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A Quick Guide To Healthy Meal Planning

A lot of times my clients say they would love to eat healthy – but they get bored as they feel there aren’t enough choices for creating a variety of healthy meals. But, eating healthy does NOT mean you’re stuck with salads at every meal, in fact you can make great wraps, soups, Power Shakes, or even complete gourmet meals!  Obviously, the actual amounts and types of foods you choose will be up to you and/or your nutritionist or dietician.

Let’s start by thinking about the main three food groups we eat: proteins, carbohydrates, and fat – all three of which are vital to the proper function of our bodies. You will never hear or see me backing ANY diet that is devoid of protein – carbohydrates OR fat!  They all are necessary – the key is in getting the right formula of each – at each meal to help your body function at its highest level!

These foods in my opinion are some of the best quality food choices which will not only allow you to comprise a “clean” and assorted diet, but will also give you ample amounts of vitamins, minerals and nutrients.  The list is grouped by nutrient sources – keep in mind that some foods overlap into more than one category. What you see below is the category that the food is most associated with.  Happy meal planning!


Broccoli, cauliflower, carrots, zucchini, squash, cucumbers, bean sprouts, eggplant, peppers, and spinach

Barley, quinoa (excellent complete protein source that has complex carb properties), brown rice, oatmeal, sweet potatoes, yams, whole-grain pasta, whole-grain or sprouted breads, whole-grain cereals
**These carbs are a good source of slow absorbing sugars (carbs) equaling longer lasting energy

Strawberries, melons, apples, cherries, grapes, pineapple, pears, kiwi, oranges, grapefruit.  Be aware that while dried fruits may taste great we tend to eat more and they are loaded with calories per serving. Best to eat the ripe fruit.
**These carbs are quick absorbing sugars – equaling a quick source of energy – fruit is low in calories and contains fiber —

Please note: When you hear of simple carbohydrates being bad for you – it is usually in reference to table sugar – usually found in candy, cakes, cookies etc.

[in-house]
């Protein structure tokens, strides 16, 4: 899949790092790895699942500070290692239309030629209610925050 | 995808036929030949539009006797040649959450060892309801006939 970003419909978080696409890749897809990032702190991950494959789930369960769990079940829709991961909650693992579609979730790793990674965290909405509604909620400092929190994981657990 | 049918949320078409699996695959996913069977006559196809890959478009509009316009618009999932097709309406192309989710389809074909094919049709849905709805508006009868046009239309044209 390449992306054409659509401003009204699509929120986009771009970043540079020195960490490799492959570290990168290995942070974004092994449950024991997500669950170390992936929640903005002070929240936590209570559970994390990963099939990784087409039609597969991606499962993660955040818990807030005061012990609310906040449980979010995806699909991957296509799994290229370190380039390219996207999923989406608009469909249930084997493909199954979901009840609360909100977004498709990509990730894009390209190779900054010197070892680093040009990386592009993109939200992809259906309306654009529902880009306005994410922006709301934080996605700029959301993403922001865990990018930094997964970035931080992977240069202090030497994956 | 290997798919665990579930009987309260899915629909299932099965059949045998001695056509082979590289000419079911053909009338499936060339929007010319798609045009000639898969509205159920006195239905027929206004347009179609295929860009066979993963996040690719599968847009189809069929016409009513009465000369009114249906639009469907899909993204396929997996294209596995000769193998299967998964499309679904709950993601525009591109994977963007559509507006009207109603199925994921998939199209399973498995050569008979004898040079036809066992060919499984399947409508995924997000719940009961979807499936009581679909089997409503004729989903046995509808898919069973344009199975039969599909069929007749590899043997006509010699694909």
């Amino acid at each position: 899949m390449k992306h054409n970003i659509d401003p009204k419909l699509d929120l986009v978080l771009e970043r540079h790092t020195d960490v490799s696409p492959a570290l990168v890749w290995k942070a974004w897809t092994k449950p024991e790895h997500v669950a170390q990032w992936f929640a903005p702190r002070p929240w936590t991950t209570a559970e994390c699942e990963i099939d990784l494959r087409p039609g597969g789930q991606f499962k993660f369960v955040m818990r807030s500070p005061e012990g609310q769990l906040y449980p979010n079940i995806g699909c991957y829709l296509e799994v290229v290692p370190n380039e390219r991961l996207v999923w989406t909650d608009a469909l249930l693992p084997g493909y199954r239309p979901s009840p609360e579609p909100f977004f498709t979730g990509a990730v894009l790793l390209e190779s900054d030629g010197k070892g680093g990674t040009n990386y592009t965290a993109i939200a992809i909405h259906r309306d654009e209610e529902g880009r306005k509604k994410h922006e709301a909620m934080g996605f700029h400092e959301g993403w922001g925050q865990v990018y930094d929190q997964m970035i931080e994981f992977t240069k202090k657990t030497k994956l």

Black beans, garbanzo beans, black-eyed peas, kidney bean, lentils, lima beans, peas, red beans

Egg whites, salmon, lean beef, halibut, tuna, red snapper, orange roughy, turkey breast (skinless, lean), chicken breast (white, skinless) yogurt, milk, cottage cheese (please be sure that all dairy is low fat) other cheeses such as part-skim mozzarella, string cheeses, farmers cheese and Goat cheese tend to be lower in fat than others, quinoa (also on the complex carbohydrate list) Nuts, beans (see above legume list) seeds, avocado (actually considered a fruit but is excellent source of fat and protein)

Fish oil, flax oil, flax seed, almonds or almond butter (one of my favs), cashews, pine nuts, pecans, peanuts or natural peanut butter (careful with nuts – they taste great but the calories add up quickly.  Limit servings to fewer than 20 pieces) avocado, virgin olive oil
**Avoid saturated fats (the bad guys)– which include hydrogenated and trans-fats. Enjoy non-saturated fats – monounsaturated and polyunsaturated (the good guys; essential for healthy body functions)

Spices, fat-free mayonnaise, fat-free salad dressing, garlic, herbs, lemon juice, lime juice, low-sodium soy sauce, mustard, vinegar, cayenne pepper, Tabasco sauce, basil leaves, ginger, thyme, fennel seeds

Knowing how and when to incorporate different foods and nutrients into your diet is key to eating healthy. In general, stay on the outside perimeters of the grocery store.  Steer clear of the aisles (except for things like brown rice, beans/legumes etc.) and your shopping cart will be MUCH healthier.

Rebecca Kordeki

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